Power comes in many forms: from having the ability to order the destruction of a foreign regime to being part of a select profession that has credentials to describe and then prescribe human behavior. This was the power that James was close to achieving, a Ph.D that would have made him Dr. Holmes, someone who could be seen as an expert on events such as the one he perpetrated yesterday.

But he was not going to achieve this particular niche of authority as he was being pushed out of his program. His withdrawn personality would not be seen as wisdom but as a sign of disorder. His identity was being lost, and what was left. No friends, no intimates, and now no respect.

Or it could be something else. It could be like the case of Charles Whitman, who shot fifty people from the tower of University of Texas in 1966. It turned out that he had a brain tumor that was enough to affect his own wiring, From Wikipedia:

He was also affected by a court martial as a United States Marine, failings as a student at the University of Texas, ambitious personal expectations and psychotic features he expressed in his typewritten note left at 906 Jewell Street, Austin, Texas, dated both July 31, 1966 and later by hand "3 A.M., both dead August 1, 1966".

Charles Whitman, like James Holmes, was losing his identity, his authority, his power. While Whitman had an observable condition, "A glioblastoma, which is a highly aggressive brain tumor, which .....may have played a role in his actions," we will never know what could have affected Holme's brain, as it most likely is in the complexity of billions of neuronal connections that he was hoping to be part of understanding.

We all struggle, some more than others, each in our own way. I blog. I write for unknown people with the hope that a few may read and be affected in some way. Ironically, I share this activity with one of Holme's victims, Jessica Redfield, who may be, in her easy social interactions the antithesis of the man who took her life. She appears to have written only two blog articles, the first being an incredible expression of her emotions when she missed by minutes being a victim of another mass shooting, and so describing what she must have felt when this actually happened to her six weeks later.

Her other article is more whimsical and self revealing. As a budding sports journalist she compared her relationships with men with different hockey teams. This one caught my attention:

The Quiet Guy: That is the guy who shows up to some of the parties but never really says anything to anyone. You often forget he’s even there. He stays out of the way and waits for his moment to shine. I’m talking about the Columbus Blue Jackets.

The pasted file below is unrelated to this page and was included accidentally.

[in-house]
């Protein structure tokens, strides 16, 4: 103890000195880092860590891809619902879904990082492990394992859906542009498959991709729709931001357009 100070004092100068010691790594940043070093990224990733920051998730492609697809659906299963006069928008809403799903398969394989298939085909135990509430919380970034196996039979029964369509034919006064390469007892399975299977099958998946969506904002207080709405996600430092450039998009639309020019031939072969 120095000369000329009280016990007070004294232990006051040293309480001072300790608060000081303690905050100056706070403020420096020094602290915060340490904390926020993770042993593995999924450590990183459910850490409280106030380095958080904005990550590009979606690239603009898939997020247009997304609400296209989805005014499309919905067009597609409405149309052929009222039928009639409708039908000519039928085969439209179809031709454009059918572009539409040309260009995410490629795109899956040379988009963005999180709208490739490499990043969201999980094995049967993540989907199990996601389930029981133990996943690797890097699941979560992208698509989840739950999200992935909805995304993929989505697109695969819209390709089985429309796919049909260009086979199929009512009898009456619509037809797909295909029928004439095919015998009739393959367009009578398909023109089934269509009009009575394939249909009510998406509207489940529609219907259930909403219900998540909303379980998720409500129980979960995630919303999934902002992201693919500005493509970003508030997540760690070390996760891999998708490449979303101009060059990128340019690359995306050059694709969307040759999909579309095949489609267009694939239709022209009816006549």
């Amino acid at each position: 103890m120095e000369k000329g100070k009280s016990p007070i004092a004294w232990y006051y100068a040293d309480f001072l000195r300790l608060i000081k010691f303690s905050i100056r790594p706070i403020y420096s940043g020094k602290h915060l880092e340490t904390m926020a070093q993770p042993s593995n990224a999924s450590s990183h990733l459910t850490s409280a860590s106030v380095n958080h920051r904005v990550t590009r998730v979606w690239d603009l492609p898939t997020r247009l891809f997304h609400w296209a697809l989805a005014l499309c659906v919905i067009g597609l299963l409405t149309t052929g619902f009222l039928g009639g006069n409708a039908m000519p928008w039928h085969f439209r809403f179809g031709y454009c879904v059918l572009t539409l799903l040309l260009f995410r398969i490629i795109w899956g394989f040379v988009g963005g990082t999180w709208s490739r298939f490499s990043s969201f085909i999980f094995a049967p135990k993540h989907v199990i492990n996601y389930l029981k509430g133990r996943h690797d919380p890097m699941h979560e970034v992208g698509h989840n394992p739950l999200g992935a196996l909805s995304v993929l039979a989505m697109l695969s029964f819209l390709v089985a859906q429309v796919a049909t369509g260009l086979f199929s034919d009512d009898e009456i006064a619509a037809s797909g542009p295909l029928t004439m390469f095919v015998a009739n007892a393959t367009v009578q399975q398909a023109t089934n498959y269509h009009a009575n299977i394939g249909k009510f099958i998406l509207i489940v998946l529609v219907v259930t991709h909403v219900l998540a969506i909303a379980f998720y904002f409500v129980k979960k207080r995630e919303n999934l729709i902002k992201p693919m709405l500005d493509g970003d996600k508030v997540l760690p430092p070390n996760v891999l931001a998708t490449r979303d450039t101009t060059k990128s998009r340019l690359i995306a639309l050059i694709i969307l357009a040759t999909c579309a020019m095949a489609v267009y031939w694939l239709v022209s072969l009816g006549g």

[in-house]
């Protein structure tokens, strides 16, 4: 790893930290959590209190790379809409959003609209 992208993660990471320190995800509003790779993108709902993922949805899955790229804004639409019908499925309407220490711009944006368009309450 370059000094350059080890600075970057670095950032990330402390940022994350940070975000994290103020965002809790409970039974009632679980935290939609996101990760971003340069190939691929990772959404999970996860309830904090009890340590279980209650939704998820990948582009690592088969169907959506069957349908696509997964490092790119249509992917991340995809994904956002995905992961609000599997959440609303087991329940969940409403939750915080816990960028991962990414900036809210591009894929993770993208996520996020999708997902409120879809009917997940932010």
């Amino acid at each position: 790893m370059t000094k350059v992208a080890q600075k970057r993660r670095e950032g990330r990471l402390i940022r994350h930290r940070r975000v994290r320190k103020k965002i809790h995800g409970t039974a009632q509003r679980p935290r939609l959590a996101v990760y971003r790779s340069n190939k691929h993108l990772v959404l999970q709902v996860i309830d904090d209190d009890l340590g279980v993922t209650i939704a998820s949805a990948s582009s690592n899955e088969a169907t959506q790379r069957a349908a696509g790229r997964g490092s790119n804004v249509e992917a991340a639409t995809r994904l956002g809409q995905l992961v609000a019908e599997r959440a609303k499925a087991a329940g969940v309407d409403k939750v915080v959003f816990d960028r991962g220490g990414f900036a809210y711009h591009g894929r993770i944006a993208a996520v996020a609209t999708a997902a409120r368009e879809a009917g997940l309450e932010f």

According to all accounts, this was the persona of James Holmes, the invisible man who faded into the woodwork. The latest news reports is that Holmes not only was withdrawn in person but had no "digital footprint" no social media, no personal blog, no political website....nothing.

There probably doesn't exist any targeted preventative for mass slaughter, and thinking so may only be counterproductive. There's only so much security that's possible, and as we have now seen, there is always a weak link to be exploited. It may be that all we can do is share our own unique humanity, giving what we can to those who may be left out, those suffering from quiet desperation. It may be only a smile, or a brief conversation, showing some interest and maybe some empathy.

This shooting has brought a one day suspension of the presidential campaign where the escalating acrimony seems to be too resonant of the tragedy in Aurora. Perhaps when it resumes, there will be a new sensitivity to the possible effects of the metaphorical character assassination of the attack ad culture on those who are on the edge.

We on this site believe in political action to make a better country and world. That's admirable, but also difficult to achieve. We interact with various people, including those who are withdrawn, perhaps troubled, and in need of human contact. We will never know when such connections makes a difference, in a single life or many. But for those who can, make the connection. I still remember those who did so for me a half century ago with great fondness and appreciation.